Pelvic Organ Prolapse? 3 Tips to Manage Symptoms

Managing Pelvic Organ Prolapse

Two week ago I talked about prolapse symptoms, who can get a prolapse and what a prolapse even is.  As I mentioned, prolapse symptoms are common and with some rehabilitation can be managed very successfully.  If you want more information about pelvic organ prolapse, feel free to lead that blog here

In my last post, I promised some suggested to help manage a pelvic organ prolapse, so here they are! It is really important to note that this is not a substitute for medical advice, there are just some things to consider when you are managing prolapse symptoms.  Having a pelvic physiotherapist on your team can be a very important aspect of prolapse management. 

  • Lifting: When you are lifting try to make sure you aren’t holding your breath.  If you are holding your breath, it creates pressure in your abdomen, which pushes down into the pelvis.  Imagine you had a balloon and pushed on the sides, where would the air go? Down.  So, to minimize the force in your pelvic, when you are lifting, try to think about gently breathing out!
      1. Some examples where this technique might be useful are; lifting your baby, lifting a laundry basket, lifting grocery bags, lifting weights and much more.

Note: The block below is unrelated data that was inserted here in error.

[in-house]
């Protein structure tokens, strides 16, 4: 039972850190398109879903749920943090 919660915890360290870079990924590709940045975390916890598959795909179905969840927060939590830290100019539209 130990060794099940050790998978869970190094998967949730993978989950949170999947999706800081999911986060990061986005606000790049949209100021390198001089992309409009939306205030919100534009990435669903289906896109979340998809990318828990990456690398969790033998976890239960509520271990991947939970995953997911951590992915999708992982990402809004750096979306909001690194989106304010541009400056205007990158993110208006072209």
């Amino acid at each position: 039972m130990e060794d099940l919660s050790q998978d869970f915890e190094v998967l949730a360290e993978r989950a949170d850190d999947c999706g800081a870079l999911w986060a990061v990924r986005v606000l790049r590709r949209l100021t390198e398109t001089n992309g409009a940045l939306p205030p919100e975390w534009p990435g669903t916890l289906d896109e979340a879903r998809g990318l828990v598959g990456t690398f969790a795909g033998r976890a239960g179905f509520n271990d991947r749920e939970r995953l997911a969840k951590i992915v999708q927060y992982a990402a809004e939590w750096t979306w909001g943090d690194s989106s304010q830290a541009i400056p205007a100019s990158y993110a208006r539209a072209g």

• Bathroom habits: Similarly to holding your breath when lifting, straining/pushing to go pee and poo can make symptoms like heaviness and pressure worse.  Try to manage your bathroom habits so you don’t have to push, ideally, you should be able to go pee and poop without pushing.  If you need some more advice to mange bathroom habits, feel free to check out my instagram page here, where I have some videos to manage constipation and strategies if you have to push to pee.

Laura, laying on her back on a black yoga mat. There is a white pillow under her pelvis and back. Her legs are up on a grey exercise ball. Her hands are resting on her pelvis. She is looking at the ceiling.
Laura in Z-lying position

  • Z-Lying: This is a great position to get into, to help reduce the pressure.  I love this one at the end of the day especially if that is when you get your worst symptoms!  To get in this position, you need a pillow, and something you can comfortably put your legs up on.  Start by laying on your back with a pillow under your pelvis and your legs up on a chair/stool or exercise ball.  You want your legs to be at a 90 degree angle (hips, knees and ankles).  Try to focus on relaxing and taking deep breaths.  Hang out here for 10-15 minutes. 

I hope some of these tips will help to keep your pelvis happy and pressure free! If you need more advice, I would recommend getting an assessment with a pelvic floor physiotherapist.  For questions, you can email me directly here.


Disclaimer: This information is designed for educational and entertainment purposes only. This is not a substitute for medical advice. If you feel like you need more information I would strongly recommend you reach out to a physician or local pelvic floor physiotherapist.